Recently, I was talking to my wife about a friend of ours that is getting married and was shocked to find out that some people in Japan still practice a form of dowry before marriage. Now for those of you that don't know, dowry is when the parents of a bride offer a payment to the groom, as a bargaining chip before marriage (Goody, 2004).
Why Dowry is frowned upon?
In some parts of India, this custom has been liked to violence against women, because it places the value of money on a person as an object, to be sold, like a goat or a cow(arguably because cows are considered sacred in India perhaps less valuable according to these standards) (Rastogi & Therly, 2006). This has led to controversy over this cultural practice in other parts of modern society.
Then and Now
It should be noted that in Japan this is not practiced by everyone. In fact it was most commonly practiced during the Edo Period over 200 years ago (Goody, 2004). This was when arranged marriages were also common. Once Japan entered into the global stage, both of these customs were done away with (Ochiai, 2015).
So if that's the case what was my wife talking about?
What my wife was talking about was a custom referred to as Yuinou (結納). This custom is more related to the person who is moving out of their parents home and not gender. In other words when a person gets married, they usually move out of their house. In Japan, traditionally they would move to the husbands parents house, to take care of them as they got older (Ochiai, 2015). However, both of these customs have changed and very few people pay Yuinou, or move back to their parents house.
Wait I'm confused, I thought you said your wife was talking about Yuinou and your friend getting married?
Yes, you're right I was talking about how shocked I was about this practice. Although it is not as common, it is still practiced, especially by traditional folk living in the countryside of Japan.
So how much did I pay for my wife?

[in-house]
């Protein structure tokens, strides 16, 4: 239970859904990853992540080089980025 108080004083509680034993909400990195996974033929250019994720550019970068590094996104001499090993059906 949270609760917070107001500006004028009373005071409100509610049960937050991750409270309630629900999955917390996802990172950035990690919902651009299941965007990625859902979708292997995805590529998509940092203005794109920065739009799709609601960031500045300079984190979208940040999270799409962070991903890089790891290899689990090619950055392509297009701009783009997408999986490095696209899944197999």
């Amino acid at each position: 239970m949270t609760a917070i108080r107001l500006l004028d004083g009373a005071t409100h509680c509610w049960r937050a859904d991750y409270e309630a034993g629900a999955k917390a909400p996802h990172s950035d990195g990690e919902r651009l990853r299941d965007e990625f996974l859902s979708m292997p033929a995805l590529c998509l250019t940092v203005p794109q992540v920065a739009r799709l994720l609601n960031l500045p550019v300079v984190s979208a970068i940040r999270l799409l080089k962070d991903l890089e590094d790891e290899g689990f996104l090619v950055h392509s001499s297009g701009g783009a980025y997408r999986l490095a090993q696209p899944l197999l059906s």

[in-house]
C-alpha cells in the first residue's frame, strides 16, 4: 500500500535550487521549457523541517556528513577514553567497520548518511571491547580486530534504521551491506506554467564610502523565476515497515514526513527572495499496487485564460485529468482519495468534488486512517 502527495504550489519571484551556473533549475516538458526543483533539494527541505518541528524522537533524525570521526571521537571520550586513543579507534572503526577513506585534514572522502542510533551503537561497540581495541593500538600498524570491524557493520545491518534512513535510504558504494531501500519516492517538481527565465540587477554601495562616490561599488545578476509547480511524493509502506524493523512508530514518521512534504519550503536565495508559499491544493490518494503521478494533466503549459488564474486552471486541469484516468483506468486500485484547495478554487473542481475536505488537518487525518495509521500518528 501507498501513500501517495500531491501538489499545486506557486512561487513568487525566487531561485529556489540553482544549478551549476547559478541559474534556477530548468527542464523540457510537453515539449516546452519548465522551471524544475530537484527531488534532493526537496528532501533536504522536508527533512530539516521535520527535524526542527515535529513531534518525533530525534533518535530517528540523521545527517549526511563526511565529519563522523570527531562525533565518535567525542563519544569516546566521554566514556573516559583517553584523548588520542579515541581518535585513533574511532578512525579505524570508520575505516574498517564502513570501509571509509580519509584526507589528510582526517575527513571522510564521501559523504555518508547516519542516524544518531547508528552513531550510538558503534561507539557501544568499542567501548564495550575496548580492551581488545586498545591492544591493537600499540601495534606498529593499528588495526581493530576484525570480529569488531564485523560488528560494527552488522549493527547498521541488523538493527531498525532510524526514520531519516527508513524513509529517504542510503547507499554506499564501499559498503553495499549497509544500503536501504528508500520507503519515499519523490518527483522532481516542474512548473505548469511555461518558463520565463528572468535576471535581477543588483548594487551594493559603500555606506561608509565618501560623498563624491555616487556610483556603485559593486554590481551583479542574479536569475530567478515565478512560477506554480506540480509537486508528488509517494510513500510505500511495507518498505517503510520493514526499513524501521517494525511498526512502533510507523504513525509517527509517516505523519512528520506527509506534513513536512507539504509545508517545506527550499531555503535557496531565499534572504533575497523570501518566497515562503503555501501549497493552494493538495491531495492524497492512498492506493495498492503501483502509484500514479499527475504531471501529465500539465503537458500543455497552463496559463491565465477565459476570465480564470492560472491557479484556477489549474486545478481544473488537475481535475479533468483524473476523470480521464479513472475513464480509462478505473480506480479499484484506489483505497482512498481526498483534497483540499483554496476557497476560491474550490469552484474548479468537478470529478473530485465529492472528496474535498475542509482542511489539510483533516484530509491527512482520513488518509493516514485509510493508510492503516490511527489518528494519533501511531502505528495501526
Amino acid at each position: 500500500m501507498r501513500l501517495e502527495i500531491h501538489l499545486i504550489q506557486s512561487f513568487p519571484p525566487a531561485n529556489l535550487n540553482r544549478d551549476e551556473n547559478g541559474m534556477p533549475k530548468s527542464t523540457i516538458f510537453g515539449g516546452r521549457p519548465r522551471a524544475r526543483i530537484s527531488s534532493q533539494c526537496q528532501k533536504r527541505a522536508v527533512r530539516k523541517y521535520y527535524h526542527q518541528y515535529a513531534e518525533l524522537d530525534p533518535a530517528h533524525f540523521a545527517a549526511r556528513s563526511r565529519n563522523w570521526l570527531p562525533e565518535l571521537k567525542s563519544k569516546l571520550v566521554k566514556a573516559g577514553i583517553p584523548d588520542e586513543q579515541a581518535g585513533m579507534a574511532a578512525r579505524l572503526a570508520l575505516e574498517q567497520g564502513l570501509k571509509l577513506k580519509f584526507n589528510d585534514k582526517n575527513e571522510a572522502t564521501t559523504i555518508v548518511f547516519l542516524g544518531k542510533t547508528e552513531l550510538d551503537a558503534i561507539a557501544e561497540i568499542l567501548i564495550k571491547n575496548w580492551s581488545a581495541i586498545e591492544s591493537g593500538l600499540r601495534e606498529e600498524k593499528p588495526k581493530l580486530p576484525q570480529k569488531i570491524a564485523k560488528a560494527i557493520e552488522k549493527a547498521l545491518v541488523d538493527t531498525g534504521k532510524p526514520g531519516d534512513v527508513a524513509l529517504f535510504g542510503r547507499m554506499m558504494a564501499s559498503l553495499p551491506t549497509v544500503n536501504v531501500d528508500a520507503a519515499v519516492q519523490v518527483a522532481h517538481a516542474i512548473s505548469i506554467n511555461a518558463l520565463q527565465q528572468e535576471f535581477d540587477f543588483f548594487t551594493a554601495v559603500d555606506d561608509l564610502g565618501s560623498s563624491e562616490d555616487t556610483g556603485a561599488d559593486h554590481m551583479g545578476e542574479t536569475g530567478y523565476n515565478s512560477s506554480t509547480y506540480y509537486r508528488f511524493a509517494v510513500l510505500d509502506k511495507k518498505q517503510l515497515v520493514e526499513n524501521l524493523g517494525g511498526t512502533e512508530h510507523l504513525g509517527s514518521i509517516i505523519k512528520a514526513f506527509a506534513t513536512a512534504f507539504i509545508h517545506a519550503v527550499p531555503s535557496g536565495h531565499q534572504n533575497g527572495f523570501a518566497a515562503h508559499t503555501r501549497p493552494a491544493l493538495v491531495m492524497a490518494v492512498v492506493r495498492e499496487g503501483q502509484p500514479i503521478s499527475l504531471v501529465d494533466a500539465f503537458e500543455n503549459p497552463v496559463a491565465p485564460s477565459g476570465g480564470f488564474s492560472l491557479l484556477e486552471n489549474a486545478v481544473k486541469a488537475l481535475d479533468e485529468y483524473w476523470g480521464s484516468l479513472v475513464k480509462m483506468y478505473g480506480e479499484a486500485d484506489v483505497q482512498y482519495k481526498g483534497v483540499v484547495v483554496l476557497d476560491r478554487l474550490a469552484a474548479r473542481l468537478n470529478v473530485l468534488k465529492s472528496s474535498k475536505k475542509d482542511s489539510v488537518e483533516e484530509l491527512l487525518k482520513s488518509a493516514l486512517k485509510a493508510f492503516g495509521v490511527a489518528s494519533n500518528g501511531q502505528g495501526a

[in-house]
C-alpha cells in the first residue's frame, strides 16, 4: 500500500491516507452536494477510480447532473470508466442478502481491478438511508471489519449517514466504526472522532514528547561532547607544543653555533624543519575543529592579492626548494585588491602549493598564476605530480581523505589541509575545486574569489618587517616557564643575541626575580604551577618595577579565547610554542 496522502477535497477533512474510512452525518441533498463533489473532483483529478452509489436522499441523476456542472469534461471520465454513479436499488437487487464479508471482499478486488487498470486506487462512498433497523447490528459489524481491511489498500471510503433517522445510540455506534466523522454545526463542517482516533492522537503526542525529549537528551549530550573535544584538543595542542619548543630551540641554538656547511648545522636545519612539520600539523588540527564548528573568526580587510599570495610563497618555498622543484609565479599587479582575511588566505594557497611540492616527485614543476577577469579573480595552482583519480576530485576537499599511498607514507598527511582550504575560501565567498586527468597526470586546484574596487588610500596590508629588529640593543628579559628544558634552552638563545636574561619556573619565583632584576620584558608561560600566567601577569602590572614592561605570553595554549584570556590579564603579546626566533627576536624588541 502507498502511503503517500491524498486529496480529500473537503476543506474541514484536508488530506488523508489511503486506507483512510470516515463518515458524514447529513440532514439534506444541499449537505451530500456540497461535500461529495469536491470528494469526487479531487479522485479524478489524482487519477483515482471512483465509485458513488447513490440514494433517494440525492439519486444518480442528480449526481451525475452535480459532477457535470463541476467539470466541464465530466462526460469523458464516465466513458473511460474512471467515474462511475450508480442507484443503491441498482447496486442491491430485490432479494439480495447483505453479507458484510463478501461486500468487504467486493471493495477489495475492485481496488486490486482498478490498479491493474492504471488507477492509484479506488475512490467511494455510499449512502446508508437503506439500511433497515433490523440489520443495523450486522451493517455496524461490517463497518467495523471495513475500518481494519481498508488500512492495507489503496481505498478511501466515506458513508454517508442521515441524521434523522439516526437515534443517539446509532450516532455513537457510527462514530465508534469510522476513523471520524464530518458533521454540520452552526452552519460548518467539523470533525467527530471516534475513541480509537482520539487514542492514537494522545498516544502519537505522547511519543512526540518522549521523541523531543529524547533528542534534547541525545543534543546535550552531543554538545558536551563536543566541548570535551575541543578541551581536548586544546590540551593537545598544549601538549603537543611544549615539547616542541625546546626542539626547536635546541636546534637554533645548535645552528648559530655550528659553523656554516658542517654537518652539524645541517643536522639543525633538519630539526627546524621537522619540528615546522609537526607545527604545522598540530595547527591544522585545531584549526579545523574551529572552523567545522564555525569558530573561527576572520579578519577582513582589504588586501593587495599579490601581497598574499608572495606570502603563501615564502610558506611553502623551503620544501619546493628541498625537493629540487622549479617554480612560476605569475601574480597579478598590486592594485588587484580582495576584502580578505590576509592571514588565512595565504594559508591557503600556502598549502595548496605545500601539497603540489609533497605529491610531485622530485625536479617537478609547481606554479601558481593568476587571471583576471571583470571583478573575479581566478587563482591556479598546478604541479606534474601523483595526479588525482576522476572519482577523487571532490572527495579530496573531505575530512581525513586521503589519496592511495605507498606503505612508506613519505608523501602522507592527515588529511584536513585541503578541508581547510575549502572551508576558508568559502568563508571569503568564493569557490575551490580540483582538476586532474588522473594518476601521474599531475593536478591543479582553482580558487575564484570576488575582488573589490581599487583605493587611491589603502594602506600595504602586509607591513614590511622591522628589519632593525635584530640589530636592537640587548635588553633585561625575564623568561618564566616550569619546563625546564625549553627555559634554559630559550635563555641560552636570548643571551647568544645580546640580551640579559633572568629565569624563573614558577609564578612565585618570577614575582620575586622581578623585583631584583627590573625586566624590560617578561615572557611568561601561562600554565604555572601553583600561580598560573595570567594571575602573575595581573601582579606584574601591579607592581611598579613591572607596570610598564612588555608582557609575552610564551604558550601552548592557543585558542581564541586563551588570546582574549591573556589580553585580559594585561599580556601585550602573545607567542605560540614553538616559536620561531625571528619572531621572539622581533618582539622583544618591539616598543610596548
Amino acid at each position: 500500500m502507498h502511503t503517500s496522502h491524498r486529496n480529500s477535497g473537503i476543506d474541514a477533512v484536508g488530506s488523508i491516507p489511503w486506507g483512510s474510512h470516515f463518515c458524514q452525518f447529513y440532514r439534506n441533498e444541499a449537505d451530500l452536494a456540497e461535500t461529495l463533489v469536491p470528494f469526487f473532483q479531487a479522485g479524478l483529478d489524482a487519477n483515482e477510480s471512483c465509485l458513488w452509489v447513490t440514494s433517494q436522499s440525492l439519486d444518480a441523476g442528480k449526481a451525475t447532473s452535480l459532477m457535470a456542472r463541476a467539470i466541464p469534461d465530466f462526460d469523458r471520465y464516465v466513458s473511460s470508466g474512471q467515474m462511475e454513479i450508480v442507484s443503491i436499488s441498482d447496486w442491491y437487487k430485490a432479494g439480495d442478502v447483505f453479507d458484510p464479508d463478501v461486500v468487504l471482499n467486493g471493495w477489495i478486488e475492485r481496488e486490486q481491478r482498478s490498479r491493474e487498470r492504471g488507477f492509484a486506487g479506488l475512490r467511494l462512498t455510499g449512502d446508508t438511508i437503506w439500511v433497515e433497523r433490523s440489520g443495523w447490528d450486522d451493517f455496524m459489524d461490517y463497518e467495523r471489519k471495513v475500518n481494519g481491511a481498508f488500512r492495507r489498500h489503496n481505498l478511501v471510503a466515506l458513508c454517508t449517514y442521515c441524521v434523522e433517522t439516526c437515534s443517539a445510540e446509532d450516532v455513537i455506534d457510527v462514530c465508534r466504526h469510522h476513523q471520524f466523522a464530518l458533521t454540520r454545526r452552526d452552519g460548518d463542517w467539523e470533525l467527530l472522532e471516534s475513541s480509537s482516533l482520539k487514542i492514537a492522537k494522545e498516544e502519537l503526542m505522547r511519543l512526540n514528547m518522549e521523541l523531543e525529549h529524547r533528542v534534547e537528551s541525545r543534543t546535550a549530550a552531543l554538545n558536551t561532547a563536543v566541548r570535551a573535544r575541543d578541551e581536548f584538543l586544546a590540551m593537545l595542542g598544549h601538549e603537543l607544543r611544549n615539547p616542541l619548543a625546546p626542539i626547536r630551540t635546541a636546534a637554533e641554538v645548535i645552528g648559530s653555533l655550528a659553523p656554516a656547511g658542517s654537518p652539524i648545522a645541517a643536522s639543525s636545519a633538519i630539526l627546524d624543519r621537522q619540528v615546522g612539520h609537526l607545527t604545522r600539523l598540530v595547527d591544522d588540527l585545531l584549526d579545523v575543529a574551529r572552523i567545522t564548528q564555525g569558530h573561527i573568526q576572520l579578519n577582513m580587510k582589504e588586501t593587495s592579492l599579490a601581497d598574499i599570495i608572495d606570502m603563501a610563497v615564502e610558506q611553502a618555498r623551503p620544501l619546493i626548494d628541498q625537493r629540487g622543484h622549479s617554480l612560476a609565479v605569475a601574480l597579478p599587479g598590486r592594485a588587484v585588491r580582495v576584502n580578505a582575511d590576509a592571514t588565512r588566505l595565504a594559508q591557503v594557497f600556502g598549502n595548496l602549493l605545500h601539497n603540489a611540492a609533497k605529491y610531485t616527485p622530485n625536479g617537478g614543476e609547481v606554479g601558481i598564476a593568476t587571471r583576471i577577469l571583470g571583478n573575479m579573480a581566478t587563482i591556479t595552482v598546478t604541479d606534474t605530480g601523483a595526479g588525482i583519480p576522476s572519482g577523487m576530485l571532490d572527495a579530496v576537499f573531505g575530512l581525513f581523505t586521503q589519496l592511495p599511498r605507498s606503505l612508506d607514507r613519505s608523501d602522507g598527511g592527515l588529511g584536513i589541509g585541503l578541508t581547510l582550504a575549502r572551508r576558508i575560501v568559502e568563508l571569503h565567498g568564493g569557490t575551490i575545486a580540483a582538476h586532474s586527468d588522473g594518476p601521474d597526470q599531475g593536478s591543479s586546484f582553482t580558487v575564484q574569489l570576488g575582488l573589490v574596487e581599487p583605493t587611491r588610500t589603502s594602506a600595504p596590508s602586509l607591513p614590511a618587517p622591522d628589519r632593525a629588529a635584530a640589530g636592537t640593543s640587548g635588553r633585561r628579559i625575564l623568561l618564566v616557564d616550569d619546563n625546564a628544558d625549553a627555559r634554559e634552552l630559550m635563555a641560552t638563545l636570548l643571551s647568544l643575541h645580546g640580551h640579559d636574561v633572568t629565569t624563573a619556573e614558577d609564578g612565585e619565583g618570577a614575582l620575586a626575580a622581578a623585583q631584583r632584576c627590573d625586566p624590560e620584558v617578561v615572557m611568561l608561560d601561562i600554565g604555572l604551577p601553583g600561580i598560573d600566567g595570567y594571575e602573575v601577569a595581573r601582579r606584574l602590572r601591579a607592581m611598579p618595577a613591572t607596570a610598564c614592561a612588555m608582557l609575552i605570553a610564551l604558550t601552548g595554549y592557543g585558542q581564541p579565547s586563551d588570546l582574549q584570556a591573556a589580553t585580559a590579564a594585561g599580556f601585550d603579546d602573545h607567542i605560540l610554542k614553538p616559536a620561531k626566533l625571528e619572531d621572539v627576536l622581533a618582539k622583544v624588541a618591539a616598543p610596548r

Hey now! I am not that kind of guy! I only paid 32,373,000 yen/$300,000 U.S. ..just kidding! I wasn't expected to follow this custom. In fact even if I was, technically my wife's parents would have to pay my parents, since I'm the one who moved out my house to Japan. They dodged that bullet because I'm a foreigner.
Do you know anyone who practiced this custom?
Funny thing is we actually know a Japanese family that had a similar situation. The husband moved out of his parents home to take care of his wife's aging parents. In this case the wife's parents paid Yuino to the husbands family. The opposite thing happened with my sister in law. Her husband paid 3,237,300 yen/$30,000 U.S. to my in laws, for taking her away to his home, after getting married.
Practiced but not enforced
So if you're shocked like I was, remember it's practiced but not enforced. Also, if you are a foreigner you most likely do not have to participate in this custom. Although in my research I came across a few bloggers that did. There are a lot more traditional Japanese customs that go along with marriage that I will cover in the future. For now thanks for reading :)
Do you know anyone who practiced Yuinou? Feel free to comment and share!
Social Gelo with Angelo
Angelo Ferrer (M.S. Psychology)
Goody, J. (2004). introduction to women, family and inheritance in china and japan. International Journal of Asian Studies, 1(02), 197-199.
Ochiai, E. (2015). Marriage practices and trends. Routledge Handbook of Families in Asia, 123.
Rastogi, M., & Therly, P. (2006). Dowry and its link to violence against women in India feminist psychological perspectives. Trauma, Violence, & Abuse, 7(1), 66-77.